(Chapters 10:21–13:16)


                            The Jewish Lunar Calendar is Born (chapter 12:1–2)[1]



The first commandment given to the Israelites is in Exodus 12:1–2: “This month shall be for you the beginning of the months. It shall be the first month of the year for you.” Rabbinic tradition reads these verses as a mandate to establish a lunar calendar to orchestrate Jewish life, such as the dates of all festivals.


Since certain holidays are seasonal by biblical mandate, like Passover in the spring and Sukkot in the fall, and the lunar month is only twenty -nine-and-a-half days, and a lunar year is about ten days shorter than a solar year which could result in Passover being celebrated in mid-winter, the lunar calendar needed to be adjusted seven times each nineteen years by adding a month to reconcile it with the solar calendar.


According to rabbinic tradition, the new moon had to be seen by two witnesses who testified before the elders or the court; then these officials would declare the beginning of the month and notify Jewish communities in Israel and the Diaspora. It wasn’t until the middle of the fourth century CE that a fixed lunar calendar was introduced, which did away with the need for witnesses and which told when each lunar month and holiday began.


Why does Scripture mandate a lunar and not a solar calendar? We really don’t know. Practical, homiletical, and historical reasons are imagined. It is possible that in ancient times it was easier to fix months based on the movements of the moon. Alternatively, Israelites may have used it to wean themselves from pagan cultures, where the sun was considered a god.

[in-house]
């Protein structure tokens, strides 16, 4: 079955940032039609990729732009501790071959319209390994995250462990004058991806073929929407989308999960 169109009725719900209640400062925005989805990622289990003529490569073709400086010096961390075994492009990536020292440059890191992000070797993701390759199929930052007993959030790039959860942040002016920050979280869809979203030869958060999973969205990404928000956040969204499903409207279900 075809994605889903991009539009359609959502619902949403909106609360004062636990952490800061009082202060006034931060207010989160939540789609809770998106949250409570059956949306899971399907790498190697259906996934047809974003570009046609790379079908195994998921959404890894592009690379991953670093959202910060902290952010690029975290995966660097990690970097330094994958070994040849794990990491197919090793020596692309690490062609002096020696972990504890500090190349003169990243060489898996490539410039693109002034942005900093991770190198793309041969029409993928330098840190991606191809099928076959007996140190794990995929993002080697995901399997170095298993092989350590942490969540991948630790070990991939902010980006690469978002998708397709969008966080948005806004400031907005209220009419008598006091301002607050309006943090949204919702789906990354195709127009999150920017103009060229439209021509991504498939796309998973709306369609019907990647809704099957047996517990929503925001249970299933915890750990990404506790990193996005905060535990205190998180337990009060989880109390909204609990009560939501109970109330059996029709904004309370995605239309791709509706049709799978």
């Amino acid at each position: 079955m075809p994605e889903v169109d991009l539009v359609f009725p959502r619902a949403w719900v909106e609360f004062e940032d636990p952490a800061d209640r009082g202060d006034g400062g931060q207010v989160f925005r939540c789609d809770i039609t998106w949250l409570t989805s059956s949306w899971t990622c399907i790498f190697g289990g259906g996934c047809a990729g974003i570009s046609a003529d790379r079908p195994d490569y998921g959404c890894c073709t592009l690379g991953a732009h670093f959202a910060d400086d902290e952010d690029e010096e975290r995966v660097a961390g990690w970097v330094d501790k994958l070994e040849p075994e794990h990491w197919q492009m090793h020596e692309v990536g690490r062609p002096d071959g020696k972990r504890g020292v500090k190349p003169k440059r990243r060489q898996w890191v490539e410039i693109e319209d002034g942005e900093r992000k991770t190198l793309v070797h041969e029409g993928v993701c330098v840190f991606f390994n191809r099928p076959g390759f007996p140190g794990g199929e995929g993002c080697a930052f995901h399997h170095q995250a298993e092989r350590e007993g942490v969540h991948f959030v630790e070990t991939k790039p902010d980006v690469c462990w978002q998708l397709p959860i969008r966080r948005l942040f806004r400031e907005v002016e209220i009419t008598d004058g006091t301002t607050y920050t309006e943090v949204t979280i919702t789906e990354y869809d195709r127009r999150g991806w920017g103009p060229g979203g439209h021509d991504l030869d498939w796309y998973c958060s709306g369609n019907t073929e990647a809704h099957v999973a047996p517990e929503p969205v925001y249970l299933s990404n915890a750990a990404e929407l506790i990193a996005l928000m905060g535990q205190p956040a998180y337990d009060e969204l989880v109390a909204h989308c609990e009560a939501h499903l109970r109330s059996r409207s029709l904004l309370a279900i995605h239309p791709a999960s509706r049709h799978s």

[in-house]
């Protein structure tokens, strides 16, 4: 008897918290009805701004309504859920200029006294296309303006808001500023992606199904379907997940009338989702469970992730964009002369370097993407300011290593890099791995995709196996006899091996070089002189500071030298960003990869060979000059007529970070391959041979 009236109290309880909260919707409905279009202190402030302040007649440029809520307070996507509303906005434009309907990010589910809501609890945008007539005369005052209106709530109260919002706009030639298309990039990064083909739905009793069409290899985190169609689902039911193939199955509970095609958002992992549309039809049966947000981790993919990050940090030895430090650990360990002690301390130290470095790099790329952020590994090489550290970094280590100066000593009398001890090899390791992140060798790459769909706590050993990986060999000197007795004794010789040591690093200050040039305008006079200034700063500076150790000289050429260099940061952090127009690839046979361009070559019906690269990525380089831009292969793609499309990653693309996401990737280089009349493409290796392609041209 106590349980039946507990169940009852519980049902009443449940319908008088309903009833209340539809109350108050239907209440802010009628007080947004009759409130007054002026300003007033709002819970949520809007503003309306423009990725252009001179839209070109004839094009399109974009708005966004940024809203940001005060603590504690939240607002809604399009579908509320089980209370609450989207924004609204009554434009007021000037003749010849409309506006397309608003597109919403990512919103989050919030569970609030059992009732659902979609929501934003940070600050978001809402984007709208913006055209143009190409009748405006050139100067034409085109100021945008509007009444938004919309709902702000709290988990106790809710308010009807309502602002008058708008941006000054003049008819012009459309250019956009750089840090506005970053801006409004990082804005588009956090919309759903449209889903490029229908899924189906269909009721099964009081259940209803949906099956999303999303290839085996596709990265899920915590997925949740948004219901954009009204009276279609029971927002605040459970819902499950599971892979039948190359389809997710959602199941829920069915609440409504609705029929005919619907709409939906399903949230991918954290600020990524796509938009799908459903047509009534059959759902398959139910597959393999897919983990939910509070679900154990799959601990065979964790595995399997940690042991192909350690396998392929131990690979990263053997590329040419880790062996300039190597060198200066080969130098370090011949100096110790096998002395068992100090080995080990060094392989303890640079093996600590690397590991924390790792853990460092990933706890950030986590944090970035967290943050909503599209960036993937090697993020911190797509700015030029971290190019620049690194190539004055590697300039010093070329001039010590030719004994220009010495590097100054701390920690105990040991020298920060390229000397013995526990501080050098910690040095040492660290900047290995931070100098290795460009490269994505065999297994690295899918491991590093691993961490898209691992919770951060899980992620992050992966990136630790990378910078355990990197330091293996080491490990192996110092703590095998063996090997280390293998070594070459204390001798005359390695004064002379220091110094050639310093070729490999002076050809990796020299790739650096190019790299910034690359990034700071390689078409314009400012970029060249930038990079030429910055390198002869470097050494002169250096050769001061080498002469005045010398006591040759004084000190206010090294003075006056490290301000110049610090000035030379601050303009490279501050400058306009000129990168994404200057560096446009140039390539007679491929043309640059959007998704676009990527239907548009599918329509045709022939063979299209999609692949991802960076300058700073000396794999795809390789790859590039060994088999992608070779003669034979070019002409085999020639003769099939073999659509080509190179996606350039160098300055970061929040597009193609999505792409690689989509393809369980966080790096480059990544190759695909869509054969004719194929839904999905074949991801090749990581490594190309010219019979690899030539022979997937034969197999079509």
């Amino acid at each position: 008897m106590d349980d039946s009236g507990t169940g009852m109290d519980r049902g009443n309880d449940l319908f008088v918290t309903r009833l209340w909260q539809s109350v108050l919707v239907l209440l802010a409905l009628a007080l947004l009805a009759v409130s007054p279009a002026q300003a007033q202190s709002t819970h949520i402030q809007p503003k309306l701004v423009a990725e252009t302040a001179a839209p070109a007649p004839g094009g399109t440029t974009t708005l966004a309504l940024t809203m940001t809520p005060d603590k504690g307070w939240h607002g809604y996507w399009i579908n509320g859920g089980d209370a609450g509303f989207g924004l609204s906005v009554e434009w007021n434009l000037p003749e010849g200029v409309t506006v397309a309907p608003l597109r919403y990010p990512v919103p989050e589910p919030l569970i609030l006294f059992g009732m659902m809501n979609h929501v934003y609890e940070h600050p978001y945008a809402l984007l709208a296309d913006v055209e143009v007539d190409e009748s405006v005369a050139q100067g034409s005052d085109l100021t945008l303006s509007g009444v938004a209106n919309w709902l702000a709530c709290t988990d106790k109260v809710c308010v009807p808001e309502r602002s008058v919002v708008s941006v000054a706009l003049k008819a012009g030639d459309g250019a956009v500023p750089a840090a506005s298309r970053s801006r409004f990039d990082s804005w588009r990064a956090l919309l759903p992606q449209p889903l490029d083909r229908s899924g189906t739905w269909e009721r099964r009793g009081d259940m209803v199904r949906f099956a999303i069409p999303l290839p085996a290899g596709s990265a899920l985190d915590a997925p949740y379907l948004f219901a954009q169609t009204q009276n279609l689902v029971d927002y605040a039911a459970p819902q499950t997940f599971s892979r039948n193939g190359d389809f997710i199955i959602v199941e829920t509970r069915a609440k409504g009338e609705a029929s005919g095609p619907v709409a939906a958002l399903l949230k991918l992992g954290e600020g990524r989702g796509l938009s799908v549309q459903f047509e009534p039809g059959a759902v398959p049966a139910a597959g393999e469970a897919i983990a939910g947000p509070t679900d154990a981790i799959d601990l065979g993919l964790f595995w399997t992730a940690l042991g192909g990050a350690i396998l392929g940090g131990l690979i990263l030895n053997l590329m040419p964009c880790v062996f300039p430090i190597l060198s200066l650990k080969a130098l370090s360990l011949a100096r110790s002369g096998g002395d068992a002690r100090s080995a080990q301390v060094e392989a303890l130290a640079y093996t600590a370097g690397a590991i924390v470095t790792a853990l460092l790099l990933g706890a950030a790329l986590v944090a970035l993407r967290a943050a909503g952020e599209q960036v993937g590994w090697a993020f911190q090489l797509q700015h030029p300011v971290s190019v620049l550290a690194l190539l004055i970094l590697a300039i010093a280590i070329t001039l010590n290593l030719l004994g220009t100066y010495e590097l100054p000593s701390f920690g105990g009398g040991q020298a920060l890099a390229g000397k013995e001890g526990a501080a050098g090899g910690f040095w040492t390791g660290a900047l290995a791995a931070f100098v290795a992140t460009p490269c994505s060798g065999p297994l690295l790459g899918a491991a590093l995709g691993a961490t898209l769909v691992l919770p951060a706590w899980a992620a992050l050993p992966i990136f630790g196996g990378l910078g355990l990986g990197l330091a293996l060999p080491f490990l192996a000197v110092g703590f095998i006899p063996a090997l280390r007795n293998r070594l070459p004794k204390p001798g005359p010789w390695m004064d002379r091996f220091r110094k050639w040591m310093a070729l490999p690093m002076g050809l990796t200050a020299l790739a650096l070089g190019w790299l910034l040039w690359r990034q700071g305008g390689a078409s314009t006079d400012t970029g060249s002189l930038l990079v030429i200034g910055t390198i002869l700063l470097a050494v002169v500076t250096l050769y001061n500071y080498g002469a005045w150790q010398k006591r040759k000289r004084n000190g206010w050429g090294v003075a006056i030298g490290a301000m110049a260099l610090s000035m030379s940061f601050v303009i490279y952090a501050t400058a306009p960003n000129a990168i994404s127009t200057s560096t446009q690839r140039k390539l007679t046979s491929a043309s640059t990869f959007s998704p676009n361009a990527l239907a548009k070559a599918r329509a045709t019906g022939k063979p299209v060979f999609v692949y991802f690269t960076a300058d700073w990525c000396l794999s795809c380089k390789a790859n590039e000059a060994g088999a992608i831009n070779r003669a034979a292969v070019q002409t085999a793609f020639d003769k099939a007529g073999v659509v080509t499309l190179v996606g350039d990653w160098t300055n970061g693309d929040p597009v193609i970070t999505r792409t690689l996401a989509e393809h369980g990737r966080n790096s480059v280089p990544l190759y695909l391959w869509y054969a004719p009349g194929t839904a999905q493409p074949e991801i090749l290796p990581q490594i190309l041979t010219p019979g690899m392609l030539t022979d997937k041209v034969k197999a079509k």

Perhaps its usage suggested lessons. The light of the moon is a reflection of the light of the sun—the moon producing no light of its own—and Scripture wanted Israelites to know that as a nation they had to reflect God’s “light“—Godly values and ideals. It is also possible that the Bible wanted the Israelites to look at the moon’s seeming imperfection, the sliver of a moon at the beginning of the month, and recognize that the world that God created was left in an imperfect state so that people would help God perfect the world. It may also provide hope for people when it seemed as if they were being engulfed by the darkness of oppression, defilement, and persecution—that they, like the moon, would be renewed.


Another understanding of Exodus 12:1–2 is historical. Israelites should consider this month in which they were redeemed from Egypt as the first Hebrew month to give special distinction to the Exodus because the lesson of the Exodus is pivotal. Jews inserted mention of the Exodus frequently into the prayer book and in many rituals, such as the prayer over wine at the onset of the Shabbat meal. And among other things, the Torah requires Jews to treat strangers with consideration, because they should remember that they were once oppressed strangers in Egypt. This law requiring considerate treatment of strangers is so significant that it is repeated 36 times in Scripture.


[1] This essay is based on my late partner, Dr. Stanley M. Wagner, and my book “What’s Beyond the Bible Text.”